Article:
Updated: Police vow to track e-crime down to the last penny

The police are embarking on work to develop a reporting system that will comprehensively track all forms of e-crime and fraud.

Share

The police are embarking on work to develop a reporting system that will comprehensively track all forms of e-crime and fraud.

Senior UK police officials have acknowledged that law enforcement has a long way to go in being able to more effectively deal with cybercriminals and fraudsters, who steal around £14 billion annually in the UK.

Until another seasoned e-crime official explained some e-crime terminology, said Mike Bowron, commissioner of the City of London police, "I thought a botnet and Storm worm were Dr. Who characters, and denial of service was some kind of industrial action". He was speaking at the E-Crime Congress in London on Wednesday.

The police plan to develop a reporting system, at the National Fraud Reporting Centre, by later this year, comprehensively tracking all forms of e-crime and fraud. Citizens and businesses will be able to call in and report non-urgent fraud through a dedicated website, Bowron said.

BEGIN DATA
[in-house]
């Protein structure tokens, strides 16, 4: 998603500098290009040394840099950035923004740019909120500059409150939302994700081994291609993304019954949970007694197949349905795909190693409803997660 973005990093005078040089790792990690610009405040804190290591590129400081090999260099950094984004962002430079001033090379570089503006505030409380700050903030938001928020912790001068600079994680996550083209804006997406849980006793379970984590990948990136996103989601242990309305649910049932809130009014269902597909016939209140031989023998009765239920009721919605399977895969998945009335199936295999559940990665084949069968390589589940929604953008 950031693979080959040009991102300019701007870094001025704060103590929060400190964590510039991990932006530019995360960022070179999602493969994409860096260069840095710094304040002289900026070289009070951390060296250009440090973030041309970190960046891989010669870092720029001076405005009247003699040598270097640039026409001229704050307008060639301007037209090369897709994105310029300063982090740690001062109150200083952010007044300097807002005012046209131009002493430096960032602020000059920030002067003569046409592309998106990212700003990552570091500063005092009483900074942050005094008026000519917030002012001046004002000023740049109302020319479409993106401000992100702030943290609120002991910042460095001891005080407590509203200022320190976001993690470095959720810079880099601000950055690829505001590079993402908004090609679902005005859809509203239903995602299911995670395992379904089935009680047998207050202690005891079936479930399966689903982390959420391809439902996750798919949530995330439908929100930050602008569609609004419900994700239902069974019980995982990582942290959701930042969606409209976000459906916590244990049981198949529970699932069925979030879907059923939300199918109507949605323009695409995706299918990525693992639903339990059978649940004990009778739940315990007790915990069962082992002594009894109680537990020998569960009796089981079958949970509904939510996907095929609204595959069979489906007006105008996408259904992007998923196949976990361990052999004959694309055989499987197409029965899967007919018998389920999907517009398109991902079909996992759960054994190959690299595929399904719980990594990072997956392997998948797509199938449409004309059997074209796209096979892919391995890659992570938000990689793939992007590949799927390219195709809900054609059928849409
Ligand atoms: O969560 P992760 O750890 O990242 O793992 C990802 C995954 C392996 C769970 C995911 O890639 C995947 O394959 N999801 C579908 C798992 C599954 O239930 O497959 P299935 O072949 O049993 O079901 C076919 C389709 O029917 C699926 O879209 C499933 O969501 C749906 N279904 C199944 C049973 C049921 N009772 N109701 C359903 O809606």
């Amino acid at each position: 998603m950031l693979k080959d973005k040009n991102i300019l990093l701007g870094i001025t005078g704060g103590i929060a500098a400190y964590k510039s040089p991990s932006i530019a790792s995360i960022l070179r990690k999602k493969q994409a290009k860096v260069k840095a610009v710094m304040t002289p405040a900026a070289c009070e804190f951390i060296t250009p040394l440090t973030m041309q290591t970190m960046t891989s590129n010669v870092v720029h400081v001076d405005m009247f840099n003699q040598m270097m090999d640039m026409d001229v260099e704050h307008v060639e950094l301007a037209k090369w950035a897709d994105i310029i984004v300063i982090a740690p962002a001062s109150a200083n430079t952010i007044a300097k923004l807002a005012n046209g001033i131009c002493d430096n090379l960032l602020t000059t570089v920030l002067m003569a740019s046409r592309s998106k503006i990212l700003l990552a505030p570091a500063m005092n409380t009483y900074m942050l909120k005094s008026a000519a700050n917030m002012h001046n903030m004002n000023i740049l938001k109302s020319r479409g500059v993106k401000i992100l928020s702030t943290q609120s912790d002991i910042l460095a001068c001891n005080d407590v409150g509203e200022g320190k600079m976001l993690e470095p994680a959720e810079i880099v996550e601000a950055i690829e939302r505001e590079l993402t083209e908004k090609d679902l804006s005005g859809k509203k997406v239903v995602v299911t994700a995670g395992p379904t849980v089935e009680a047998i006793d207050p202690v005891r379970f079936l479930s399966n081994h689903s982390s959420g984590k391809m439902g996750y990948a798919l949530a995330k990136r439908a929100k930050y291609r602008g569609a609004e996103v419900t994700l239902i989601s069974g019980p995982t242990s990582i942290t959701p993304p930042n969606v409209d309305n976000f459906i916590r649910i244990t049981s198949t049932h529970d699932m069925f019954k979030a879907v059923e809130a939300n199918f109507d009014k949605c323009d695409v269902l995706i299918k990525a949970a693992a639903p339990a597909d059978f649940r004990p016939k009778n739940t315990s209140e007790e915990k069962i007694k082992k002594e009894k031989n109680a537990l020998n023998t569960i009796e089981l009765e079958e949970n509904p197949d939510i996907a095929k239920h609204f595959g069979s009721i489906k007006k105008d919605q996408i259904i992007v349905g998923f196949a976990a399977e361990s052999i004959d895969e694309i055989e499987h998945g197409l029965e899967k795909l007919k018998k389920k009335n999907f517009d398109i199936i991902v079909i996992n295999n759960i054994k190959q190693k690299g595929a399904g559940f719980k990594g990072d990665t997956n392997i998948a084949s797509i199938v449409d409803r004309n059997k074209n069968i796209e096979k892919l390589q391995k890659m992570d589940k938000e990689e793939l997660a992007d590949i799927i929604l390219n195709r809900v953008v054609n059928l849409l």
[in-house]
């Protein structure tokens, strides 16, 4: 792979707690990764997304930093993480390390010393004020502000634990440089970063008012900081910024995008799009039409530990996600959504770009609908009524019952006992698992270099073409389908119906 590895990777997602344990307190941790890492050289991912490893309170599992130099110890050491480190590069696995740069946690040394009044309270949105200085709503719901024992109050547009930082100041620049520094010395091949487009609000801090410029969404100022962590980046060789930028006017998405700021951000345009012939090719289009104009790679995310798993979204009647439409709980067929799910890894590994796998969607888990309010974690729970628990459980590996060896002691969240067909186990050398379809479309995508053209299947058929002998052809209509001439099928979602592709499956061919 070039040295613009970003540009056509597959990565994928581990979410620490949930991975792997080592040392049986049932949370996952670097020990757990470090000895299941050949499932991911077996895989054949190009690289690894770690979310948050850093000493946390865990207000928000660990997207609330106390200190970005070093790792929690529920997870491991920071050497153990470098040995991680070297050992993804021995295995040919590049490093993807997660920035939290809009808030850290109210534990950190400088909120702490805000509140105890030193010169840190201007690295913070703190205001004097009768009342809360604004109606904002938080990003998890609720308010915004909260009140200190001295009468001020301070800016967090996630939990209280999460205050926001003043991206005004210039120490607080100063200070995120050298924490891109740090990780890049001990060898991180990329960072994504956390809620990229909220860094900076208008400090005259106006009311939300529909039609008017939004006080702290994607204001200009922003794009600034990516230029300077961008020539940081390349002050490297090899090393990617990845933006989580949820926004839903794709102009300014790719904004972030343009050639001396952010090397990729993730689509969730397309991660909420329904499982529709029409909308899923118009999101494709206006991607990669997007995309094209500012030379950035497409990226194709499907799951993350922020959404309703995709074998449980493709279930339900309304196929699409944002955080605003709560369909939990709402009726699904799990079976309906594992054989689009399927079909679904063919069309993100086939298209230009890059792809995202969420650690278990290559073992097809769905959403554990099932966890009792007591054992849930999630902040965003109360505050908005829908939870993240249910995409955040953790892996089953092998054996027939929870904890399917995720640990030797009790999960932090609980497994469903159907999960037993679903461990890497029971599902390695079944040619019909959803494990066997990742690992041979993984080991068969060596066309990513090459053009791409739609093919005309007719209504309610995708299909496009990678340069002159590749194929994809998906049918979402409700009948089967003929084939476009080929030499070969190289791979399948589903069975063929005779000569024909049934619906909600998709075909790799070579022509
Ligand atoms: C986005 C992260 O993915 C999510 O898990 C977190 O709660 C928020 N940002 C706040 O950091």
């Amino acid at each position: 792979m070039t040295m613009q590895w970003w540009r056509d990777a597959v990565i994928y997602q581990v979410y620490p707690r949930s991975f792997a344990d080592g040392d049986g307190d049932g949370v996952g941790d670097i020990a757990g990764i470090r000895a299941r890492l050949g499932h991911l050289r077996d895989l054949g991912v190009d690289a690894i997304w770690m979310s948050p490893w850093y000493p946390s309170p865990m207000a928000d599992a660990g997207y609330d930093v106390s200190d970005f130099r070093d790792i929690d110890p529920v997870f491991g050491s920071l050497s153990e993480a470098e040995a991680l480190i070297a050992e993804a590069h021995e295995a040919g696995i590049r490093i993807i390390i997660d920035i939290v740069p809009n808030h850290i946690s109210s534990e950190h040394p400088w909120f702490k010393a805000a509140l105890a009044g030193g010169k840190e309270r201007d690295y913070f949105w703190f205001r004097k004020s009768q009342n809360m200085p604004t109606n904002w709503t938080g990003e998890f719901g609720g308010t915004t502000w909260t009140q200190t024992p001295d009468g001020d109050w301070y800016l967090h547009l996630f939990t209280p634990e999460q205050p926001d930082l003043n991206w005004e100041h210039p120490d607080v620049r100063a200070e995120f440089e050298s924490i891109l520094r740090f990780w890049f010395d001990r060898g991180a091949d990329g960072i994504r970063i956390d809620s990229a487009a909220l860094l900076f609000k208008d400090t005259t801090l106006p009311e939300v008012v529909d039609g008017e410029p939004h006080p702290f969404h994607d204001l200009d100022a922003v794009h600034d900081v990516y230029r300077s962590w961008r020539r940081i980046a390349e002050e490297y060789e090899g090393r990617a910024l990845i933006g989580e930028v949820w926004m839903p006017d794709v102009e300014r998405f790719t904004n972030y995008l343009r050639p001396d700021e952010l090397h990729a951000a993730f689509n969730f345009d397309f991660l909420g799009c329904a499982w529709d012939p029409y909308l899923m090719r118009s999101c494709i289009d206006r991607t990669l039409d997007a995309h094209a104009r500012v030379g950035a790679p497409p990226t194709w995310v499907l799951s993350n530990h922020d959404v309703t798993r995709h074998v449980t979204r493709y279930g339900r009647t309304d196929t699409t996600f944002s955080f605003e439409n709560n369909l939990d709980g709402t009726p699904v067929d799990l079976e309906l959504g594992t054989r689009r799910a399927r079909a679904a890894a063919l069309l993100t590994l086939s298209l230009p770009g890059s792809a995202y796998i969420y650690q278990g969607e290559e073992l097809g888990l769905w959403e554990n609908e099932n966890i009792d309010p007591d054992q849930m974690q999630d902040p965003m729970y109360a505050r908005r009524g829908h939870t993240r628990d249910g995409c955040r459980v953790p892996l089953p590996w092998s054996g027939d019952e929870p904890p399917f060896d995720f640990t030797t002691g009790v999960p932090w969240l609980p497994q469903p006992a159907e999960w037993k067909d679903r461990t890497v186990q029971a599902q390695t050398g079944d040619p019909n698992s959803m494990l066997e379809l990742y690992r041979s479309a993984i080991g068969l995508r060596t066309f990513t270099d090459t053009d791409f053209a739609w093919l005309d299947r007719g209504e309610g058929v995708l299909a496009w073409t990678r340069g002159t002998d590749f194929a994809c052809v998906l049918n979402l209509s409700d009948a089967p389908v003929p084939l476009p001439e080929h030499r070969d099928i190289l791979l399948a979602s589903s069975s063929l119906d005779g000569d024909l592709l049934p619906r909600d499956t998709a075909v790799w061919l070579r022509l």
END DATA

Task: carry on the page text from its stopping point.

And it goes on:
The reporting centre is a component of the National Fraud Strategy, a three-year plan that the government launched last week. It was developed by the National Fraud Strategic Authority, part of the Attorney General's office.

The data collected by the centre will be used by agencies such as the Financial Services Authority, the Serious Fraud Office, the tax authority HMRC and others to spot trends, Bowron said.

"This will ensure that every fraud - we are talking in millions here - will contribute to build a more accurate picture of fraud," Bowron said. "All reports of fraud will be captured, regardless if someone has lost £5 to a online auction house."

The fight against fraud up to this point "has been policing science fiction", he said. The data will allow investigators to do high-level analysis to pinpoint small gangs that are perpetrating e-crime internationally.

The project, however, is complex, and is fraught with cultural, political and legal problems rather than technical difficulties, Bowron said. "We're working hard to get this right from the outset."

Promoted